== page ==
Last week I went out to eat with my nephews and their parents at a Mexican restaurant on Okochobee Boulevard in west Palm Beach. The conversation gravitated to sports; baseball for Trey, golf for Reese, and basketball for their father and me. Their mother was happy to be left in peace.

After dinner we stepped into a warm Florida night. There was no one in the parking lot.

Looking at the colorful mural on the wall, I said, “Mexico 1968.”

“What about it?” asked AK’s slender and ever-beautiful wife. We were more friends than before, since I was good to her kids and nothing earns trust from a mother faster than treating their spawn well.

“Summer Olympics was held in Mexico City.”

“More like the Autumn Olympics. For some reason they were in October.” AK remembered 1968 like it was only forty something years ago. He had been sixteen.

“Summer or fall didn’t matter after Bob Beamon set a world record in the high jump.” Some writers claimed that the extraordinary leap was aided by the altitude. I knew better and so did AK. 1968 had been our youth.

“Broke the previous record by a foot and a half.”

“But that wasn’t the only thing that happened at those Olympics.”

“What else?” Reese loved hearing about the past. They had stopped teaching it at schools.

“The world was on fire. Only the week before hundreds of students had been shot by the Mexican army and the cities of America had been burned after the assassination of Martin Luther King.”

“He was a great man.” Trey chimed in holding his mother’s hand.

“Could we talk about something else?” AK suggested eying his kids and then a group of white men left the restaurant. White people in Florida tend to be whiter than most whites elsewhere in the USA and the radical racist Storm Front had their headquarter meetings not far from here. We were in the Deep South, but it was changing too.

“Let him talk.” AK’s blonde wife taught music at a private school. The curriculum was restrained by religion. She appreciated my loose tongue.

“Other places were in revolt too. Viet-Nam, Paris, Prague.”

I sang the first stanza of the Rolling Stones’ STREET FIGHTING MAN.

“Everywhere I hear the sound of marching, charging feet, boy, cause summer’s here and the time is right for fighting in the street, boy.”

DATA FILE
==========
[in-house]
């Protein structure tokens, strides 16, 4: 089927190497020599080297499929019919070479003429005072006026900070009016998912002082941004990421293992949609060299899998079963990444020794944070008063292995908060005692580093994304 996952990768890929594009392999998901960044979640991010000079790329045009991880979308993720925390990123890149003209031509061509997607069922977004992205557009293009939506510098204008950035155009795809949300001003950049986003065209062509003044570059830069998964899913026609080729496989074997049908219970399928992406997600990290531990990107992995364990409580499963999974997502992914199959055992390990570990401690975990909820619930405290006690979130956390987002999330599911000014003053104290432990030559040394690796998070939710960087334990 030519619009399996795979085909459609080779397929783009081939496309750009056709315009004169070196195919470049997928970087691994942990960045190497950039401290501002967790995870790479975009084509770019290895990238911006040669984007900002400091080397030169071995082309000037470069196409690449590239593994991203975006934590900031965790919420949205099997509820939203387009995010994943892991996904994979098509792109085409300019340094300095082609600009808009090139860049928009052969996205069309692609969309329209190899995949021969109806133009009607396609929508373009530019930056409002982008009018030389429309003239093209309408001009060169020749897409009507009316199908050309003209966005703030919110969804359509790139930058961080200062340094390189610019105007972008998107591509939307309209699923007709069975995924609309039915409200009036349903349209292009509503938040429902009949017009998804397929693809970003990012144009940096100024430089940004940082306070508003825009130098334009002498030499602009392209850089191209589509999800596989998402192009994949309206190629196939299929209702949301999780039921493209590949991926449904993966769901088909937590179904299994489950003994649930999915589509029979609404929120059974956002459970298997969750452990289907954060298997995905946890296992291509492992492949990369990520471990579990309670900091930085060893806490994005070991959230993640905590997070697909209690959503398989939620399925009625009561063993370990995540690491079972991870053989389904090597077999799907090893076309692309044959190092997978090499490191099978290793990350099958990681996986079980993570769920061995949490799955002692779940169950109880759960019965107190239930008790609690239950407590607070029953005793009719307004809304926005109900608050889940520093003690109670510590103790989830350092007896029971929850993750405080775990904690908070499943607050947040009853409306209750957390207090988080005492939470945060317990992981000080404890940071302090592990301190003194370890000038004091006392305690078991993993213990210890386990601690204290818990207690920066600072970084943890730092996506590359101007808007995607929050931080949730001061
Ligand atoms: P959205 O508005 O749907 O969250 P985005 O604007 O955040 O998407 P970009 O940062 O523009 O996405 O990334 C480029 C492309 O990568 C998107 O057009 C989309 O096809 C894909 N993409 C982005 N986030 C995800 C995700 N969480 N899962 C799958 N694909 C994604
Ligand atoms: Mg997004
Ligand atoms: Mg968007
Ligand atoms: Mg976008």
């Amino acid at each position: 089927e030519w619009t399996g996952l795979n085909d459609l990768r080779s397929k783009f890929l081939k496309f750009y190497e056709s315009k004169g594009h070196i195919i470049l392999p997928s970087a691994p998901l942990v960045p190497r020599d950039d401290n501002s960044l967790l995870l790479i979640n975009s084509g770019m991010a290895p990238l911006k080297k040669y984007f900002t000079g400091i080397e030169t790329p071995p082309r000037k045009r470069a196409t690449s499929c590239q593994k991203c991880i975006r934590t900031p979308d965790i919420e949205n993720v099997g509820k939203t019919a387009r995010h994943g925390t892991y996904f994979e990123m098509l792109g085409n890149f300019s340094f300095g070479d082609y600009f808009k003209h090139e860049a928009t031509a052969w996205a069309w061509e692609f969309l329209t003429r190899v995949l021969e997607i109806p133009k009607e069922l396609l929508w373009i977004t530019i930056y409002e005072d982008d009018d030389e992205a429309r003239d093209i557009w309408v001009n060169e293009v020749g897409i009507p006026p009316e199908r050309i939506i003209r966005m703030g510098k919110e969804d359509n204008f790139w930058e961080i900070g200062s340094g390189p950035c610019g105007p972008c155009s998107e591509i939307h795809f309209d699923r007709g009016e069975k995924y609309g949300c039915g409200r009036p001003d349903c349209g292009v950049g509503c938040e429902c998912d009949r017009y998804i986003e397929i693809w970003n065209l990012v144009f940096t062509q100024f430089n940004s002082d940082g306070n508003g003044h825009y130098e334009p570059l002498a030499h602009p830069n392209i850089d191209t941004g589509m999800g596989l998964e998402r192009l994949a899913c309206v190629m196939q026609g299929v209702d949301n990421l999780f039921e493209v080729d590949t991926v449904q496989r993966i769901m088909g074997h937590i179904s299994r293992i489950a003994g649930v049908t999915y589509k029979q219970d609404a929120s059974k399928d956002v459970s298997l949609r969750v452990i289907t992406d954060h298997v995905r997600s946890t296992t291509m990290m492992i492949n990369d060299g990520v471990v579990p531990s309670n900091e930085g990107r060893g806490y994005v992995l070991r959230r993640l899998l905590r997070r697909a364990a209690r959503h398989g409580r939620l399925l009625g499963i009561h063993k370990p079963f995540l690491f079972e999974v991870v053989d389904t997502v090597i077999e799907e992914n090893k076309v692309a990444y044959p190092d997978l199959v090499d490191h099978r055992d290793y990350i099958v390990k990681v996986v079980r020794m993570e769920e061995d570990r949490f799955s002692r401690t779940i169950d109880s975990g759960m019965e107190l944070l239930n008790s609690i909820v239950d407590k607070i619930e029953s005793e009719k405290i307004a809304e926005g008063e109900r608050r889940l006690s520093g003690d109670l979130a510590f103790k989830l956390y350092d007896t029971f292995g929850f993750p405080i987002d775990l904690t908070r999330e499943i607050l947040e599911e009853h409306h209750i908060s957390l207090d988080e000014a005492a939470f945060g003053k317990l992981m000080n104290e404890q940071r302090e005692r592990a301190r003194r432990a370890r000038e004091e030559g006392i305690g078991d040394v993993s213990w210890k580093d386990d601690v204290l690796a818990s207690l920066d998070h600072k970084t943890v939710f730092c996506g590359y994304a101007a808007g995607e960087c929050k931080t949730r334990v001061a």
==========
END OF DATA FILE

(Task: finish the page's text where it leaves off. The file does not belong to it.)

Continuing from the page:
AK hated my singing and rolled his eyes. He was more into R&B than rock, having played in the Authentics, a Boston funk band, to pay for his tuition at Berkelee School of Music.

“No one protested the death of those Mexican students. The army was in the streets. The best runner in the world was Tommie Smith, 220 and 440 champion. A black man.”

“From California.” AK knew his sports. We had played countless one-on-ones on the playgrounds of Boston and New York. He dominated the first twenty years, but I outlasted his knees, although now neither of us were in good shape.

“Tommie Smith set a world record in the 220.”

“Time 19.83 seconds.” AK was showing off his head for records to his sons.

“At the medal ceremony Tommie Smith and John Carlos, the bronze winner, lifted their fists during THE STAR-SPANGLED BANNER to protest the mistreatment of blacks in America.”

“My best friend at school is black.” Reese was named after Pee Wee Reese.

“And what he say in class the other day.” AK was a Brooklyn boy at heart.

“That his father had been killed in Iraq. He was a soldier, fighting for America. My friend said that his father served his country to make people understand we are all the same.” Reese was 11, which was old enough to understand that death means death. His younger brother believed in Santa Claus. I wished that I did too. “He is sad.”

“Losing a parent is a hard thing.” I thought about my father back in Boston. He didn’t know where he was. “Your friend’s father was a good man as was the bronze-medal winner from Australia.”
“Peter Norman wore an American ‘civil rights’ badge as support to them on the podium,” AK recounted the results of this incident. “The Olympic Committee banned Smith and Carlos from the Village and Norman was dropped from the 1972 team.”

“The good are always good at moments calling for their best, but not everyone is good.”

We were two miles from The Breakers Hotel. I told them a story that I had heard three years ago.

“The beachfront hotel had been a world-class destination for over a century. The railroad tycoon Henry Flagler completed construction on his resort for the rich in 1896. That night Flagler held a BBQ for the ‘colored’ laborers on the golf course. While they were feasting on ribs and chicken, Flagler ordered his goons to burn out the workers’ bungalows, thus insuring that no poor or black people will ever live on the barrier island.”

“Is that a true story?” asked my oldest nephew.

“True as far as I know.” No historian had written the tale. “But stories like tat are why we protest against the evil in man.”

“Your uncle tells a good story.” His wife smiled with a margharita in her hand. She didn’t have to drive.

“It’s the truth.” As far as I knew.

“According to you all stories are true, if Interesting.”

“You know me too well.” I stood before the mural and called to Trey and Reese. “Take our photo.”

“Like 1968,” suggested Trey.

“Like 1968.”

My nephews and I posed before the Mexican mural with raised fists. Their mother took the photo. We said good night. It had been great to see AK and his family. The last time had been in the summer of 2008. Things were better now.

Later that night I went online to find out the truth about the Breakers.

The story wasn’t there.

It was a truth has yet to be told, so bring on the revolution.

Some of the youth are with us.

And that is interesting too.

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